EPA Head Pruitt Resigns
President Donald J. Trump revealed Thursday via Twitter that Environmental Protection Agency administrator Scott Pruitt has resigned.
“I have accepted the resignation of Scott Pruitt as the Administrator of the Environmental Protection Agency,” Trump wrote. “Within the Agency Scott has done an outstanding job, and I will always be thankful to him for this. The Senate confirmed Deputy at EPA, Andrew Wheeler, will on Monday assume duties as the acting Administrator of the EPA.”
Later, Trump stopped briefly to speak with reporters on Air Force One, noting that the decision did not come from the White House.
“Scott is a terrific guy. And he came to me and he said, ‘I have such great confidence in the administration. I don’t want to be a distraction.’ And I think Scott felt that he was a distraction.”
Pruitt had been under fire in recent months for allegations of improper spending of taxpayer money, self-dealing and inappropriate use of staff.
His resignation letter cited the “unrelenting attacks” as the reason for his stepping down.
“It is extremely difficult for me to cease serving you in this role first because I count it a blessing to be serving you in any capacity, but also, because of the transformative work that is occurring,” Pruitt wrote. “However, the unrelenting attacks on me personally, my family, are unprecedented and have taken a sizable toll on all of us.”
Pruitt made his first speech at confirmed administrator in February 2017 and was careful to not talk partisanship, instead focusing on the goal of giving states a larger collaborative role in the regulation process.
Many industry groups, including the National Association of Home Builders and the American Chemistry Council, praised Pruitt’s appointment when it was first announced, and within his time as administrator the EPA dealt with pressing industry issues, such as the Toxic Substances Control Act and lead paint cases.
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Many industry groups praised Pruitt’s appointment, including the National Association of Home Builders and the American Chemistry Council, and within his time as administrator the EPA dealt with pressing industry issues, such as the Toxic Substances Control Act and lead paint cases.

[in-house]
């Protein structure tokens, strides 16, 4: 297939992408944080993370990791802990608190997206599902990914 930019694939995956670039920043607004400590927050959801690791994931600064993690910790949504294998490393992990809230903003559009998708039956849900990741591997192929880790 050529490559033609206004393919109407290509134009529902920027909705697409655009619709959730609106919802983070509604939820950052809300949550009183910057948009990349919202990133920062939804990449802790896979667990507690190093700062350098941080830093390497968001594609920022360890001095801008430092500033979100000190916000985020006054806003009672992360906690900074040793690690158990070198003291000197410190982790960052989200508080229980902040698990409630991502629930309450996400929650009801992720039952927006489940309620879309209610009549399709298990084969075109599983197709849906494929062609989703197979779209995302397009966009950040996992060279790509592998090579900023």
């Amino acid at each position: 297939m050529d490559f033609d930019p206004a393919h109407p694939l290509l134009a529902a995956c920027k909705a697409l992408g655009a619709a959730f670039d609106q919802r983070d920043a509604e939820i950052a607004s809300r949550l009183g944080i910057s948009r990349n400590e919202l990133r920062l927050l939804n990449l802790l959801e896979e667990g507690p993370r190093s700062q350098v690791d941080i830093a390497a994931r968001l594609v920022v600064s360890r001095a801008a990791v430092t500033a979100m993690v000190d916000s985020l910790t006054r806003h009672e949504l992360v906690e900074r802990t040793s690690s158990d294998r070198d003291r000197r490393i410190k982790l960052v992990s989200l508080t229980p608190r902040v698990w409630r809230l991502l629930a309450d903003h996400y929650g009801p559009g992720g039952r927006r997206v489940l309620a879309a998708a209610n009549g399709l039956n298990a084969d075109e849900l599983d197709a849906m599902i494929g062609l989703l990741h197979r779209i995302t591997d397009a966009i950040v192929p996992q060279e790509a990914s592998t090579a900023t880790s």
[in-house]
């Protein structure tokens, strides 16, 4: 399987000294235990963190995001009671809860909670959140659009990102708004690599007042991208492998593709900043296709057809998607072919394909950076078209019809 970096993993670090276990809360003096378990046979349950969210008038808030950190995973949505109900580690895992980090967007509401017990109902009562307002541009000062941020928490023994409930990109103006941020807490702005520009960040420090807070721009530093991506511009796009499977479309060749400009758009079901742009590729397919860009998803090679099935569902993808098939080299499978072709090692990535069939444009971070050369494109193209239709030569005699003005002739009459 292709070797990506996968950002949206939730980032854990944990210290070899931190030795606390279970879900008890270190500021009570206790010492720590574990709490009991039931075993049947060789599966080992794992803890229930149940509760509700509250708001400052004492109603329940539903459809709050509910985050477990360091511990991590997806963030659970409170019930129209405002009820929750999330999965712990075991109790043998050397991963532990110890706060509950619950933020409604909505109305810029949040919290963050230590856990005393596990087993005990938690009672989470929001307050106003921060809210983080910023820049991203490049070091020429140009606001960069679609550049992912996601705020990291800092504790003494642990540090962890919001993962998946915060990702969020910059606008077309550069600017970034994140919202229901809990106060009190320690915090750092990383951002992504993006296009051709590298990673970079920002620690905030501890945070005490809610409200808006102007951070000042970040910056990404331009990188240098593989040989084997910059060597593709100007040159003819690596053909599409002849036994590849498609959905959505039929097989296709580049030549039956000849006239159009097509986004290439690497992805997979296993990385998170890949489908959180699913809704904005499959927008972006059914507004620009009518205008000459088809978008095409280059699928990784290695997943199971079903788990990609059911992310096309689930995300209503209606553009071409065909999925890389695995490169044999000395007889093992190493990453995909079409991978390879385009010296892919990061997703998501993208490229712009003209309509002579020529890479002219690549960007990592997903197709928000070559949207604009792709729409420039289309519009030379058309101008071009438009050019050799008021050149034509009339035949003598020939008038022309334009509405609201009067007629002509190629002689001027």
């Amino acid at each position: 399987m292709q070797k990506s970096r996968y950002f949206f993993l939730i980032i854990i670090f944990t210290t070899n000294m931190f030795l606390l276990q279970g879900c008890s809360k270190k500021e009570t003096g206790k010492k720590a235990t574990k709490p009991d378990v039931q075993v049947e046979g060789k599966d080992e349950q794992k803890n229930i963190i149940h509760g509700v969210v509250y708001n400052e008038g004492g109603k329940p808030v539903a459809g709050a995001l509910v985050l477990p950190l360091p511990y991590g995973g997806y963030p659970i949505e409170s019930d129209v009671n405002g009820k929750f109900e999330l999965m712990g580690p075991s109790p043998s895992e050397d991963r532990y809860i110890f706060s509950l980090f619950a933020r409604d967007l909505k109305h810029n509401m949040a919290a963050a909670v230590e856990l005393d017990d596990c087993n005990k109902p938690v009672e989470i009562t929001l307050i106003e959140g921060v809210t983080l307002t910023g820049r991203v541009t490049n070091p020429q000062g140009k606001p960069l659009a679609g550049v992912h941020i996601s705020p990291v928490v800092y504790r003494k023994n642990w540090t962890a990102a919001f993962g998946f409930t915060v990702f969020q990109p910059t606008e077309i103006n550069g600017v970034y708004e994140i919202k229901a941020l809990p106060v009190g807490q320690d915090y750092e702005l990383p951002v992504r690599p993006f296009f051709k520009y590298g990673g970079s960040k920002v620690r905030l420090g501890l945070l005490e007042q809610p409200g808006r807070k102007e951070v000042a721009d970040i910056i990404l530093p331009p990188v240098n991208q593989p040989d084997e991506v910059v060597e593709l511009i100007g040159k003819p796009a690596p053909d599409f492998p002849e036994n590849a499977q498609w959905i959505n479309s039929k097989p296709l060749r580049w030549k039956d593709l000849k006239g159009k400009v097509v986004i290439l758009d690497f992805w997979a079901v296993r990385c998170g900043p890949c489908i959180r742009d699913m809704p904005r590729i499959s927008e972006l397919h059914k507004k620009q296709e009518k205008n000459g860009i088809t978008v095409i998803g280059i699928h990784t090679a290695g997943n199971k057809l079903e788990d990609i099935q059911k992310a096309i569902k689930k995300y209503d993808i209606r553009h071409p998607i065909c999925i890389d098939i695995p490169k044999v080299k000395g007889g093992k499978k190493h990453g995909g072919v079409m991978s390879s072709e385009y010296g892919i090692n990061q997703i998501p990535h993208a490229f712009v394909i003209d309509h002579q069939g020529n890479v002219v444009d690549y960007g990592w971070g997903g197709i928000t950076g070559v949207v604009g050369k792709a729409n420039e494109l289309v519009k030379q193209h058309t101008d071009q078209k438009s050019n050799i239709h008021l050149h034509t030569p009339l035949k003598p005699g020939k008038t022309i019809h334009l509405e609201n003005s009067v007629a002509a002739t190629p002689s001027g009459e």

In August 2017, Pruitt announced that the agency had eliminated a monthslong backlog of new chemical cases that needed TSCA safety reviews, something the group had been trying to clear for some time.
When Pruitt was confirmed, the EPA had about 600 new chemicals that were “stuck” in the review process. What’s considered a normal caseload for the agency at one time is about 300 cases, and when Pruitt made the announcement, there were approximately 308 under current review, with an additional 74 that are labeled for “testing and long-term information gathering by submitters.”
At that time Pruitt also announced a number of plans and new measures regarding chemicals and the TSCA.
Just a month later, a federal appeals court ordered the EPA to revise standards that protect children against lead paint. That came to fruition a few weeks ago, when the agency released a proposal to lower the dust-lead hazard standards (the amount of lead that can be found in dust and dirt before it's considered a hazard).
And, just a few weeks prior to that, the EPA announced that it had decided to move forward with a ruling on paint-stripper methylene chloride, prohibiting the consumer and commercial use of the chemical.
What Happens Now
As Trump indicated in his tweet, beginning today (July 9) Andrew Wheeler will take over as acting administrator.
Wheeler is a former lawyer and lobbyist for firm Faegre Baker Daniels, working primarily with clients in the fossil fuel industry, and is set to maintain Pruitt’s direction.